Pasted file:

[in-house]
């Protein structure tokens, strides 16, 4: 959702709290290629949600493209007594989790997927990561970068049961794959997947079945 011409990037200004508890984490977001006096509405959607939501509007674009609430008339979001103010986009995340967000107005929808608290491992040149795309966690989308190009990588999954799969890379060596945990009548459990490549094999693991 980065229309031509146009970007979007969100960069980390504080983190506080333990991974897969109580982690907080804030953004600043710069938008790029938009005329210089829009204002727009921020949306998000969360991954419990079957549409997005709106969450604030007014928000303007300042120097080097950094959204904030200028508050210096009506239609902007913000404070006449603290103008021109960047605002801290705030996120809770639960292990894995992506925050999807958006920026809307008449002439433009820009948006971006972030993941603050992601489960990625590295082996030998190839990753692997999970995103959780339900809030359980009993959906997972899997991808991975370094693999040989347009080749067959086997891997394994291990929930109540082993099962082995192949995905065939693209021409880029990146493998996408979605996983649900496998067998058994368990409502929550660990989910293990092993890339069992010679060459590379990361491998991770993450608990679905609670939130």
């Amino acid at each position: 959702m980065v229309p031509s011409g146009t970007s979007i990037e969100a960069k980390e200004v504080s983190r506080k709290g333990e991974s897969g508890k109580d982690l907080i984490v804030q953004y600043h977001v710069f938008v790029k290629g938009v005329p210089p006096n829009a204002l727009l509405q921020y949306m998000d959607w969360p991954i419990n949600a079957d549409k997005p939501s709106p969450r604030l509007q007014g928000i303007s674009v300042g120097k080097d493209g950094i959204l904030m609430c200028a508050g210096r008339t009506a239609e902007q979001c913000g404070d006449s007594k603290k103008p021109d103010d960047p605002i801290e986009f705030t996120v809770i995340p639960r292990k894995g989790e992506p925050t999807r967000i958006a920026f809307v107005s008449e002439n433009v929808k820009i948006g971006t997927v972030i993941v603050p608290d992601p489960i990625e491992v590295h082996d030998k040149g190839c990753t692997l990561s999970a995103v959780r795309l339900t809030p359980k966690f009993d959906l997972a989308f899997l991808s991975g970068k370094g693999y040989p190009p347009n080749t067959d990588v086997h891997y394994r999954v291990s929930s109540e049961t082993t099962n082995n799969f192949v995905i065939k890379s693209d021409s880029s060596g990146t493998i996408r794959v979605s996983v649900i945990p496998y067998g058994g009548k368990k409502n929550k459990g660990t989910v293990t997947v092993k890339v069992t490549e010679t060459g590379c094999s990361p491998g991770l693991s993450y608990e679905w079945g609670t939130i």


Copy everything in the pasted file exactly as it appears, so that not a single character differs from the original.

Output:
[in-house]
């Protein structure tokens, strides 16, 4: 959702709290290629949600493209007594989790997927990561970068049961794959997947079945 011409990037200004508890984490977001006096509405959607939501509007674009609430008339979001103010986009995340967000107005929808608290491992040149795309966690989308190009990588999954799969890379060596945990009548459990490549094999693991 980065229309031509146009970007979007969100960069980390504080983190506080333990991974897969109580982690907080804030953004600043710069938008790029938009005329210089829009204002727009921020949306998000969360991954419990079957549409997005709106969450604030007014928000303007300042120097080097950094959204904030200028508050210096009506239609902007913000404070006449603290103008021109960047605002801290705030996120809770639960292990894995992506925050999807958006920026809307008449002439433009820009948006971006972030993941603050992601489960990625590295082996030998190839990753692997999970995103959780339900809030359980009993959906997972899997991808991975370094693999040989347009080749067959086997891997394994291990929930109540082993099962082995192949995905065939693209021409880029990146493998996408979605996983649900496998067998058994368990409502929550660990989910293990092993890339069992010679060459590379990361491998991770993450608990679905609670939130």
């Amino acid at each position: 959702m980065v229309p031509s011409g146009t970007s979007i990037e969100a960069k980390e200004v504080s983190r506080k709290g333990e991974s897969g508890k109580d982690l907080i984490v804030q953004y600043h977001v710069f938008v790029k290629g938009v005329p210089p006096n829009a204002l727009l509405q921020y949306m998000d959607w969360p991954i419990n949600a079957d549409k997005p939501s709106p969450r604030l509007q007014g928000i303007s674009v300042g120097k080097d493209g950094i959204l904030m609430c200028a508050g210096r008339t009506a239609e902007q979001c913000g404070d006449s007594k603290k103008p021109d103010d960047p605002i801290e986009f705030t996120v809770i995340p639960r292990k894995g989790e992506p925050t999807r967000i958006a920026f809307v107005s008449e002439n433009v929808k820009i948006g971006t997927v972030i993941v603050p608290d992601p489960i990625e491992v590295h082996d030998k040149g190839c990753t692997l990561s999970a995103v959780r795309l339900t809030p359980k966690f009993d959906l997972a989308f899997l991808s991975g970068k370094g693999y040989p190009p347009n080749t067959d990588v086997h891997y394994r999954v291990s929930s109540e049961t082993t099962n082995n799969f192949v995905i065939k890379s693209d021409s880029s060596g990146t493998i996408r794959v979605s996983v649900i945990p496998y067998g058994g009548k368990k409502n929550k459990g660990t989910v293990t997947v092993k890339v069992t490549e010679t060459g590379c094999s990361p491998g991770l693991s993450y608990e679905w079945g609670t939130i």